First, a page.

A newly released report from the Office of the Inspector General at DHS, reviews all of the Emergency Support Functions (ESFs). While generally positive, ESF #14 did come in for some criticism. In my view the OIG did not dig deeply enough; I think the recovery process is fraught with deficiencies. From the report summary:
FEMA generally has fulfilled its Emergency Support Function roles and responsibilities. Specifically, the agency manages mission assignments, executes contracts, and procures goods and services for its Emergency Support Function activities. However, the agency can improve its coordination with stakeholders and its operational readiness.
FEMA should be coordinating with stakeholders for all Emergency Support Functions. For example, there was little evidence that support agencies are regularly included in planning meetings for an Emergency Support Function mission, even though agency officials said that such coordination would be beneficial. The agency must coordinate these activities with all relevant federal departments and agencies, state and local officials, and private sector entities to effectively execute the Emergency Support Function mission.
FEMA also should be fully prepared to provide community assistance after a disaster. Specifically, it is not conducting long-term recovery exercises, and one Emergency Support Function does not have clearly defined procedures to identify and deploy needed recovery services to disaster affected communities.
The report contains 11 recommendations that, when implemented, should improve FEMA’s efforts to meet its Emergency Support Function roles and responsibilities.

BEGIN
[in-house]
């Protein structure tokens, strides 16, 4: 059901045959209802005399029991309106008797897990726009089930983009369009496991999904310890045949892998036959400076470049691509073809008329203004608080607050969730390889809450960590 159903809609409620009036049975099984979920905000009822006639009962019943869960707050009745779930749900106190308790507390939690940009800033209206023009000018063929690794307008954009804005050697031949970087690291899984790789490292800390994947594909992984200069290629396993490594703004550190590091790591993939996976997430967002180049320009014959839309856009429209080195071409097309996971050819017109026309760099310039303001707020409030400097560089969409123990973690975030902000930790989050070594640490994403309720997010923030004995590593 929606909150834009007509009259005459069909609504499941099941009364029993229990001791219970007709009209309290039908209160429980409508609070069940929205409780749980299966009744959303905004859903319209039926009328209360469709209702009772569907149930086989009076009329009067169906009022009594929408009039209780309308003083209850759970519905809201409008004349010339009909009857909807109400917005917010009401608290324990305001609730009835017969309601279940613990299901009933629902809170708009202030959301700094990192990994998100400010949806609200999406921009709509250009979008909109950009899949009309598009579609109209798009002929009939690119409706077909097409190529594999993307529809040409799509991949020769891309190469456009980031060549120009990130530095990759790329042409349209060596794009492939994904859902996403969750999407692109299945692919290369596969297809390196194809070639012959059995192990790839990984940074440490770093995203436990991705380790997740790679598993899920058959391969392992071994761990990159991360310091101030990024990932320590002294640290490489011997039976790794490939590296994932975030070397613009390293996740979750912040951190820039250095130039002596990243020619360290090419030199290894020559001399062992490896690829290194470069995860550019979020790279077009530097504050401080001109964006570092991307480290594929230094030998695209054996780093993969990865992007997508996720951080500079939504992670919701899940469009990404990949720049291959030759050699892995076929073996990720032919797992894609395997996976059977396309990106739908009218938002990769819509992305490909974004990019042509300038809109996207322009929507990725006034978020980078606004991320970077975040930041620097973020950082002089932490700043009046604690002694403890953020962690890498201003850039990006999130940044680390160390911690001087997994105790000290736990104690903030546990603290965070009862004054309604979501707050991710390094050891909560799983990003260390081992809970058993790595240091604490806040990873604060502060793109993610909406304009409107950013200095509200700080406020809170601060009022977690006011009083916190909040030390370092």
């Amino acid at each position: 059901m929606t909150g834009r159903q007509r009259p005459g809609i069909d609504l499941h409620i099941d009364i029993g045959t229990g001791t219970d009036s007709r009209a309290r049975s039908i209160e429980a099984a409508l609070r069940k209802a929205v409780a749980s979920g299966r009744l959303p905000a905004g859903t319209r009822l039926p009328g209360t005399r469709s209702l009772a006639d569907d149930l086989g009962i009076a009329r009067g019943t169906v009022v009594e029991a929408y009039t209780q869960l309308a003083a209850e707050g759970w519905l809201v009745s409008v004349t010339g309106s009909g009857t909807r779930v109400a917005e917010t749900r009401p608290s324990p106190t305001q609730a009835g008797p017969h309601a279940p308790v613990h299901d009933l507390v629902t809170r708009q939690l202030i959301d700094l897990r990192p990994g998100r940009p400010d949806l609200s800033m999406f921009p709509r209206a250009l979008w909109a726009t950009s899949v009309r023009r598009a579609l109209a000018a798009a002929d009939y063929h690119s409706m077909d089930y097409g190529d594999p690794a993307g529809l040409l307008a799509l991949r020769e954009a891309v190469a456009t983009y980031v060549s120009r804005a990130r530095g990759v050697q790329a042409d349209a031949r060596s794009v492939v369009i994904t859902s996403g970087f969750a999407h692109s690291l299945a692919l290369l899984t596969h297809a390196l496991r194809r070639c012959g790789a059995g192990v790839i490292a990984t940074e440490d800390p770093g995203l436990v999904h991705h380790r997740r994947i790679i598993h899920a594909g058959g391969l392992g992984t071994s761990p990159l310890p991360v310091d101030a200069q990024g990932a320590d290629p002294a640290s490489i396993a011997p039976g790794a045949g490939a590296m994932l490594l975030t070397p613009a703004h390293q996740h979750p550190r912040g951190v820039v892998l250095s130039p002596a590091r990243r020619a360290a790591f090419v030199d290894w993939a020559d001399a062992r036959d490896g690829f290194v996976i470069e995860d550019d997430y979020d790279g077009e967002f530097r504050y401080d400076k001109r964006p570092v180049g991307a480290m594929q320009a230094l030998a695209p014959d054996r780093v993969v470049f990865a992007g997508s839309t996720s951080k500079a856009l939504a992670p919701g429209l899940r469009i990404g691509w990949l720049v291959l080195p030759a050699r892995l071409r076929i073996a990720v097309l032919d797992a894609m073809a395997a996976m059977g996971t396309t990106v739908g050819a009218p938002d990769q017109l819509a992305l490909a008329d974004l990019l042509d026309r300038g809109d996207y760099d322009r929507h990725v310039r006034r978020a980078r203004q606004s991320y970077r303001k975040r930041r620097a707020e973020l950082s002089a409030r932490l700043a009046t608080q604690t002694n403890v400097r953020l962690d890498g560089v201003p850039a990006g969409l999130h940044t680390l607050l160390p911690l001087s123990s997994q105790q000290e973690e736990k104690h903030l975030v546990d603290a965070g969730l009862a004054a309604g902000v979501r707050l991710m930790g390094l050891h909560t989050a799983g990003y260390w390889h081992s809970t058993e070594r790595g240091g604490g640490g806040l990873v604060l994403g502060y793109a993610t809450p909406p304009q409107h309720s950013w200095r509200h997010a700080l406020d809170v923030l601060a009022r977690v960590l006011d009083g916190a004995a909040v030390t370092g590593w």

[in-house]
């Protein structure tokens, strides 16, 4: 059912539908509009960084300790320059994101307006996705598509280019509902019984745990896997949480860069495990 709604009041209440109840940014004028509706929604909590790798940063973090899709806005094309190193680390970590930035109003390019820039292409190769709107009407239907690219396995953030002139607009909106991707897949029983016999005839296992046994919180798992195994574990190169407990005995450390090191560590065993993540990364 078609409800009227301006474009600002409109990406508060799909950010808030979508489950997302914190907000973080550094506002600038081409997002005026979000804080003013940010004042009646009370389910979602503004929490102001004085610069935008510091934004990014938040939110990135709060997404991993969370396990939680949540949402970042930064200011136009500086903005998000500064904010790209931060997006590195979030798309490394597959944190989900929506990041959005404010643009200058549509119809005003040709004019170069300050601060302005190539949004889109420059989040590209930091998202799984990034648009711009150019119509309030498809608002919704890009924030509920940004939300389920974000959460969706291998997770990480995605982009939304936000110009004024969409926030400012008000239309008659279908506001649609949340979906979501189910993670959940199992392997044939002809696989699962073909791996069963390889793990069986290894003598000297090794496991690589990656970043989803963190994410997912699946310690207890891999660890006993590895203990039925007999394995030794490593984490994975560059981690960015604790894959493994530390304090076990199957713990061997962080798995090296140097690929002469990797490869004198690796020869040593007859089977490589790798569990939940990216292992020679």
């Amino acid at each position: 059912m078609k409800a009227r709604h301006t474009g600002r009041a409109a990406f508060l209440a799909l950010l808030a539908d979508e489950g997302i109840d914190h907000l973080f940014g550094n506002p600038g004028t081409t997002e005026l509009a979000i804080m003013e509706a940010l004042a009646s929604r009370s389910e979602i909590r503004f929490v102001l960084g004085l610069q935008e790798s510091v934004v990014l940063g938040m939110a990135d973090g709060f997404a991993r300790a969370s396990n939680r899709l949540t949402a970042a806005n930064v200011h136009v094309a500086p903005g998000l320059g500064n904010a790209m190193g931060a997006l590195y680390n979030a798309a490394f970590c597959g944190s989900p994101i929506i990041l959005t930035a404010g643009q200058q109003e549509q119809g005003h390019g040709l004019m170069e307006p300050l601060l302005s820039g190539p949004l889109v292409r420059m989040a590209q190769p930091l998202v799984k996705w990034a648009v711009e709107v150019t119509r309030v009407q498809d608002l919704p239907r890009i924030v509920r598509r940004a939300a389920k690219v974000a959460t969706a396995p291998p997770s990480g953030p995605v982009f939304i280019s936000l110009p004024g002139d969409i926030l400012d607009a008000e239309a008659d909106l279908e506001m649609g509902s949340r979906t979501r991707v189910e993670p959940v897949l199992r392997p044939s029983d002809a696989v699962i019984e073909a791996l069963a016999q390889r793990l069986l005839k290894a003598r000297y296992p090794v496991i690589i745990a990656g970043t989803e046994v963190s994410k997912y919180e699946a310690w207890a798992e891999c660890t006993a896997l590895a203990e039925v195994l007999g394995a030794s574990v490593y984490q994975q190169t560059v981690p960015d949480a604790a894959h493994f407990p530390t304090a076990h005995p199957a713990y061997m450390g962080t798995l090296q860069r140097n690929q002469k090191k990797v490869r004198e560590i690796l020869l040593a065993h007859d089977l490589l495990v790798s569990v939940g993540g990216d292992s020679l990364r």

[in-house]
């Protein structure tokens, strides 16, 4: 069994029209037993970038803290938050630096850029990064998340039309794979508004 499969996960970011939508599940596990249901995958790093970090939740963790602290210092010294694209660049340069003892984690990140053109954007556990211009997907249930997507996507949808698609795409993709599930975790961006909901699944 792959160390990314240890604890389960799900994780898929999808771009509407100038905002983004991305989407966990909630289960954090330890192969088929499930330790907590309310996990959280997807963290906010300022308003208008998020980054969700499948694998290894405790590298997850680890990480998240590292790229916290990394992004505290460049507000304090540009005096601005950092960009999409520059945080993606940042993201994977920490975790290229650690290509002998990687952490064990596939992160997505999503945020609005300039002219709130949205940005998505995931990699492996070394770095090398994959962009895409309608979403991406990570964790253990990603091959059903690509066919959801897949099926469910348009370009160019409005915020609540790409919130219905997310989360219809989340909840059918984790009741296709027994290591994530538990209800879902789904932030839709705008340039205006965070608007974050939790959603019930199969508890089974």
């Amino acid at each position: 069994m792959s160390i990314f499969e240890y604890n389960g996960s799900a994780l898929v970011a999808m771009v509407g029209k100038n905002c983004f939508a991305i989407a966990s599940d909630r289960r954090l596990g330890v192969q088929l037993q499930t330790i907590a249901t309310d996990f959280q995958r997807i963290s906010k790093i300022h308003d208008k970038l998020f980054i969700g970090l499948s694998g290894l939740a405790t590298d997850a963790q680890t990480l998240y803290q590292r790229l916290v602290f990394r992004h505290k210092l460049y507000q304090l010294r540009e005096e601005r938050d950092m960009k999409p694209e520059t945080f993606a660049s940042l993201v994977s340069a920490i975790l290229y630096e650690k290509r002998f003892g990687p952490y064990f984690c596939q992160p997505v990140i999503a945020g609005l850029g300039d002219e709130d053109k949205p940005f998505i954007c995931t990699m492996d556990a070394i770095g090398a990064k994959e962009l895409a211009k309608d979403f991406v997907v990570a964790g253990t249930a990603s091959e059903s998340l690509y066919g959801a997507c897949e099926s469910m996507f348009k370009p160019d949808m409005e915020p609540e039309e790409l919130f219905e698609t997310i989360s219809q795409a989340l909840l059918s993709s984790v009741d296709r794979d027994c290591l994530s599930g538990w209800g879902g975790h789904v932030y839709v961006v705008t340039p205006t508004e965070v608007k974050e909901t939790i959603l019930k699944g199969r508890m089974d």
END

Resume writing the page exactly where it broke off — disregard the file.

On Dec. 10, CQ Homeland Security commented on some of the content; their comments on the recovery aspect are as follows:
“FEMA also should be fully prepared to provide community assistance after a disaster,” it said.
For example, the report found that for post-disaster funding, FEMA has 36 full-time public assistance grant program employees, with 1,200 disaster assistance employees ready to supplement them in an emergency. However, the inspector general noted that as of February, 43 percent of the emergency staff were deployed to previous disasters, 15 percent were available and 42 percent were listed as “unavailable.” FEMA has said those numbers are inaccurate, though, as about 50 percent of the reserve staff typically make themselves available when an emergency hits.
And, while the report noted that FEMA already holds many hearings with its partners in response, the inspector general found that a few communications gaps still exist. For example, when it comes to communications restoration, “FEMA needs to consistently hold meetings with stakeholders and complete required reports from the regions to ensure continued coordination with stakeholders and to assess emergency communications capabilities and needs,” the report said.
This additional information does not make me any more optimistic about recovery. In my opinion ESF #14 is not well-conceived, so I do not find details about implementation satisfying. Recovery is far more comprehensive and complex than ESF 14 suggests. Additionally, the final version of the National Disaster Recovery Framework still has not been issued.